Considering Husband's pro se status, the seriousness of the allegations of impropriety in this case, and the sake of judicial economy, we exercise our discretion to review Husband's allegations, despite the numerous procedural and briefing inadequacies.[10] Thus, we soldier on to address the substance of Husband's argument.[11] Typically, the standard of review for a trial court's denial of a motion for recusal is a de novo standard of review. Tenn. S.Ct. R. 10B, § 2.06. Because Husband did not address his motion first to the trial court, we will review the allegations contained in Husband's brief in light of the record on appeal.

Tennessee Supreme Court Rule 10, Code of Judicial Conduct Rule 2.11 provides that "[a] judge shall disqualify himself or herself in any proceeding in which the judge's impartiality might reasonably be questioned." It is well-settled that "'[t]he right to a fair trial before an impartial tribunal is a fundamental constitutional right.'" Bean v. Bailey, 280 S.W.3d 798, 803 (Tenn. 2009) (quoting State v. Austin, 87 S.W.3d 447, 470 (Tenn. 2002)). Article VI, § 11 of the Tennessee Constitution, Tennessee Code Annotated § 17-2-101, and the Code of Judicial Conduct prohibit a judge from presiding over a matter in which the judge has an interest in the outcome or where the judge is connected to either party. The purpose of the prohibition is to "guard against the prejudgment of the rights of litigants and to avoid situations in which the litigants might have cause to conclude that the court [] reached a prejudged conclusion because of interest, partiality, or favor." Austin, 87 S.W.3d at 470 (citation omitted). Additionally, we have emphasized that "the preservation of the public's confidence in judicial neutrality requires not only that the judge be impartial in fact, but also that the judge be perceived to be impartial." Kinard v. Kinard, 986 S.W.2d 220, 228 (Tenn. Ct. App. 1998) (citations omitted). Accordingly, even in cases wherein a judge sincerely believes that she can preside over a matter fairly and impartially, the judge nevertheless should recuse herself in cases where a reasonable person "'in the judge's position, knowing all the facts known to the judge, would find a reasonable basis for questioning the judge's impartiality.'" Davis v. Liberty Mut. Ins. Co., 38 S.W.3d 560, 564–65 (Tenn. 2001) (quoting Alley v. State, 882 S.W.2d 810, 820 (Tenn. Crim. App. 1994)). It is an objective test designed to avoid actual bias and the appearance of bias, "since the appearance of bias is as injurious to the integrity of the judicial system as actual bias." Davis, 38 S.W.3d at 565 (citation omitted).

Adverse rulings and "the mere fact that a witness takes offense at the court's assessment of the witness" do not provide grounds for recusal, however, in light of the "adversarial nature of litigation." Id. Further, although "bias" and "prejudice" are terms that usually refer to "a state of mind or attitude that works to predispose a judge for or against a party. . . [n]ot every bias, partiality or prejudice merits recusal." Alley, 882 S.W.2d at 821. Rather, "[t]o disqualify, prejudice must be of a personal character, directed at the litigant, [and] 'must stem from an extrajudicial source and result in an opinion on the merits on some basis other than what the judge learned from . . . participation in the case.'" Id. (quoting State ex rel. Wesolich v. Goeke, 794 S.W.2d 692, 697 (Mo.Ct.App. 1990)).

Again, we note that this is a court of appellate jurisdiction, Tenn. Code Ann. § 16-4-108, and we typically do not consider issues and evidence that has not been presented in the trial court. Tenn. R. App. P. 13(b), (c). Unfortunately, neither party retained a court reporter, and there is no transcript of any of the proceedings. The only document in the record that purports to convey all of the evidence entered at trial is a Statement of the Evidence. Rule 24 of the Tennessee Rules of Appellate Procedure governs the preparation of the record on appeal, including the preparation of a Statement of the Evidence. According to Rule 24(c):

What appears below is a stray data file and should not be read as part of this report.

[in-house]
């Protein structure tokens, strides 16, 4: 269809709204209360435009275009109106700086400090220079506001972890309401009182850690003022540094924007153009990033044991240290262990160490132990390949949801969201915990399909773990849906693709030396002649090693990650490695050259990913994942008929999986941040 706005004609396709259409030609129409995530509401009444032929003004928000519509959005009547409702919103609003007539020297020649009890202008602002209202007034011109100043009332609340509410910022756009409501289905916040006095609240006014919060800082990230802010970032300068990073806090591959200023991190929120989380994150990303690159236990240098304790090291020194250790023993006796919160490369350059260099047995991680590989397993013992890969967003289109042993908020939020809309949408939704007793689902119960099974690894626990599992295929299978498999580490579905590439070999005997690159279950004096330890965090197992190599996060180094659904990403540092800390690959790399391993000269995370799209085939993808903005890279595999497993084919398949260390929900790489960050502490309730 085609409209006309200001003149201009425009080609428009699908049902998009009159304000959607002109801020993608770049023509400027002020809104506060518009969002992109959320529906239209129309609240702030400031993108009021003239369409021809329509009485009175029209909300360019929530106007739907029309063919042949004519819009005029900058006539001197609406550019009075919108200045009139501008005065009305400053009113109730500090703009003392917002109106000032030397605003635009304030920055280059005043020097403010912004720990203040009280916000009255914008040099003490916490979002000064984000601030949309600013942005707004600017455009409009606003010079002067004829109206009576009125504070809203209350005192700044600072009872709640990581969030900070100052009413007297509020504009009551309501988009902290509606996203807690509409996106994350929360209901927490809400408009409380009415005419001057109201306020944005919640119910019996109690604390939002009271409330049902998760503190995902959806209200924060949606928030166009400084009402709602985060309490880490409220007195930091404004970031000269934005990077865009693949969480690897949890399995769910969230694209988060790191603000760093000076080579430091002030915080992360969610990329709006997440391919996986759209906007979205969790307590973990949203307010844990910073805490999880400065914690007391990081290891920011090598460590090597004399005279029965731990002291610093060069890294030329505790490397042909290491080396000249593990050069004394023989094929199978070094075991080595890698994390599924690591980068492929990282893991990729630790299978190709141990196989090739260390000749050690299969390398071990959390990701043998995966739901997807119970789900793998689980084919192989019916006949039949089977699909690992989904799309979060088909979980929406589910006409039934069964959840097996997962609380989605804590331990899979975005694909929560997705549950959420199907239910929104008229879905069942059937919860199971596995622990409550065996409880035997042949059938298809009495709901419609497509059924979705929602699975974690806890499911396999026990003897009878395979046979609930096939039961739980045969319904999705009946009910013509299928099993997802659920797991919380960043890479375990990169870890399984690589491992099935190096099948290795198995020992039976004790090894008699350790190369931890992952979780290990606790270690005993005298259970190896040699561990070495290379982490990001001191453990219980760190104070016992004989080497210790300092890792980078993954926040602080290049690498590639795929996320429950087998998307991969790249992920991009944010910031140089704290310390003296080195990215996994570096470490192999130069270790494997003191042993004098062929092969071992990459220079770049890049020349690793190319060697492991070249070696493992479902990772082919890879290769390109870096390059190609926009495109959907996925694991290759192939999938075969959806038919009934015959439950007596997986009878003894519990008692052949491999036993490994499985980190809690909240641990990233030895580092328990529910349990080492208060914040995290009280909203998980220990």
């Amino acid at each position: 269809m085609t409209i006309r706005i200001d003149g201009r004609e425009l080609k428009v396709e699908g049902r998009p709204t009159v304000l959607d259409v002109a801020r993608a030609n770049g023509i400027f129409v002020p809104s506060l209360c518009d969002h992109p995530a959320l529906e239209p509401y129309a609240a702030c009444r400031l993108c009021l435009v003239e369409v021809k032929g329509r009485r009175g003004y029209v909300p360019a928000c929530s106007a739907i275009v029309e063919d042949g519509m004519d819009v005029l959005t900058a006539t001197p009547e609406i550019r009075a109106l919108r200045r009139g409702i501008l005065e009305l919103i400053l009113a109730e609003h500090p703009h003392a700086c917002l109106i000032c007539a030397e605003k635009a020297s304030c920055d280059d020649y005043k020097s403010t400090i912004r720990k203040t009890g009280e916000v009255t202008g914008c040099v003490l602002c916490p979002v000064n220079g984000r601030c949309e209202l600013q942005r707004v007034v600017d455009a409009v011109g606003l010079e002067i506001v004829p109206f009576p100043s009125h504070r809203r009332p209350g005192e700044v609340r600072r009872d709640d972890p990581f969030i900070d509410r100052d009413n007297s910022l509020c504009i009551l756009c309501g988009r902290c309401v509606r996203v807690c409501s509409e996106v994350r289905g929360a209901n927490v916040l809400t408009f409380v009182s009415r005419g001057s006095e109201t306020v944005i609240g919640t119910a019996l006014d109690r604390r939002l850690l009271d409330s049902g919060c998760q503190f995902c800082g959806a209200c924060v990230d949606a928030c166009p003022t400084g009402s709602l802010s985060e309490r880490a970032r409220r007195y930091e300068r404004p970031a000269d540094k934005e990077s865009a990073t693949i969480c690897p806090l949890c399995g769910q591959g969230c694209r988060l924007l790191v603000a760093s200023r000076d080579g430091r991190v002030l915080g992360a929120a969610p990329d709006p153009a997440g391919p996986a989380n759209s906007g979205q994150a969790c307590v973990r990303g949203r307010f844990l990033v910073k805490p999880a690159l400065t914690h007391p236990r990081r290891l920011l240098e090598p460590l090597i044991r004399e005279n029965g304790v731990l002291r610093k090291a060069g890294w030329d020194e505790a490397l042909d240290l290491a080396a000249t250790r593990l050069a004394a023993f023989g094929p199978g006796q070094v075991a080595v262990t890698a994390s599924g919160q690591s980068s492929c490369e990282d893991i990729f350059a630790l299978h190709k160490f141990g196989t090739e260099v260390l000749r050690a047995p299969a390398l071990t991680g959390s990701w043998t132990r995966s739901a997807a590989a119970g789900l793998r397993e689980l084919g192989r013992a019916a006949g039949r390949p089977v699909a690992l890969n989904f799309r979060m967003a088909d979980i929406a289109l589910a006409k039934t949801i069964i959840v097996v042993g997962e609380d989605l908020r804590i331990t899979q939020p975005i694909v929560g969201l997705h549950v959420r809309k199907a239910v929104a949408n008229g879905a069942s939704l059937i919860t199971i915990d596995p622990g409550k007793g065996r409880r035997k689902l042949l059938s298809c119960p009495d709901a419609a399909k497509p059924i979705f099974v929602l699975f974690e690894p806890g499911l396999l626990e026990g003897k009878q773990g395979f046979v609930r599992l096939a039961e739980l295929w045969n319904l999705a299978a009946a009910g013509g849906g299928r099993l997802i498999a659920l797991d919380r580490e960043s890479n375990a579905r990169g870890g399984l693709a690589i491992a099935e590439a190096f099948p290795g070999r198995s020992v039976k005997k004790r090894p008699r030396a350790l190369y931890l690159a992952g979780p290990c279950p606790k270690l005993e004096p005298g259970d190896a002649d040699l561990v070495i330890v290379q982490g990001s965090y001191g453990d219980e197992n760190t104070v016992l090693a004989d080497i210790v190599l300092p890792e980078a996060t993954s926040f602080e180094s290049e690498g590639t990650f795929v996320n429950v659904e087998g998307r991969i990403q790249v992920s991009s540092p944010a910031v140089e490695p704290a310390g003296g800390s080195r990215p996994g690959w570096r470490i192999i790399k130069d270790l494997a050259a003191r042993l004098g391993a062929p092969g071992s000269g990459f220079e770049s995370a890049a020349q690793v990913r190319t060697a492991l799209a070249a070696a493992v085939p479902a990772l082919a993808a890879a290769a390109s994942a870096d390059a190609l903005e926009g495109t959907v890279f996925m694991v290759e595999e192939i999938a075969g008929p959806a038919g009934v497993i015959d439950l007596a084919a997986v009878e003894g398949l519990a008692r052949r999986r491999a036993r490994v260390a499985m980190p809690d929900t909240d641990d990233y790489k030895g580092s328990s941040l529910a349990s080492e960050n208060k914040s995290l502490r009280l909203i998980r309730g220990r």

Statement of the Evidence When No Report, Recital, or Transcript Is Available. If no stenographic report, substantially verbatim recital or transcript of the evidence or proceedings is available, the appellant shall prepare a statement of the evidence or proceedings from the best available means, including the appellant's recollection. The statement should convey a fair, accurate and complete account of what transpired with respect to those issues that are the bases of appeal. . . . Upon filing the statement, the appellant shall simultaneously serve notice of the filing on the appellee, accompanied by a short and plain declaration of the issues the appellant intends to present on appeal. Proof of service shall be filed with the clerk of the trial court with the filing of the statement. If the appellee has objections to the statement as filed, the appellee shall file objections thereto with the clerk of the trial court within fifteen days after service of the declaration and notice of the filing of the statement. Any differences regarding the statement shall be settled as set forth in subdivision (e) of this rule.

Tenn. R. App. P. 24(c) (emphasis added). Rule 24 also sets forth the procedure when the parties disagree as to the matters contained in the Statement of the Evidence:

Correction or Modification of the Record. If any matter properly includable is omitted from the record, is improperly included, or is misstated therein, the record may be corrected or modified to conform to the truth. Any differences regarding whether the record accurately discloses what occurred in the trial court shall be submitted to and settled by the trial court regardless of whether the record has been transmitted to the appellate court. Absent extraordinary circumstances, the determination of the trial court is conclusive. If necessary, the appellate or trial court may direct that a supplemental record be certified and transmitted.

Tenn. R. App. P. 24(e) (emphasis added).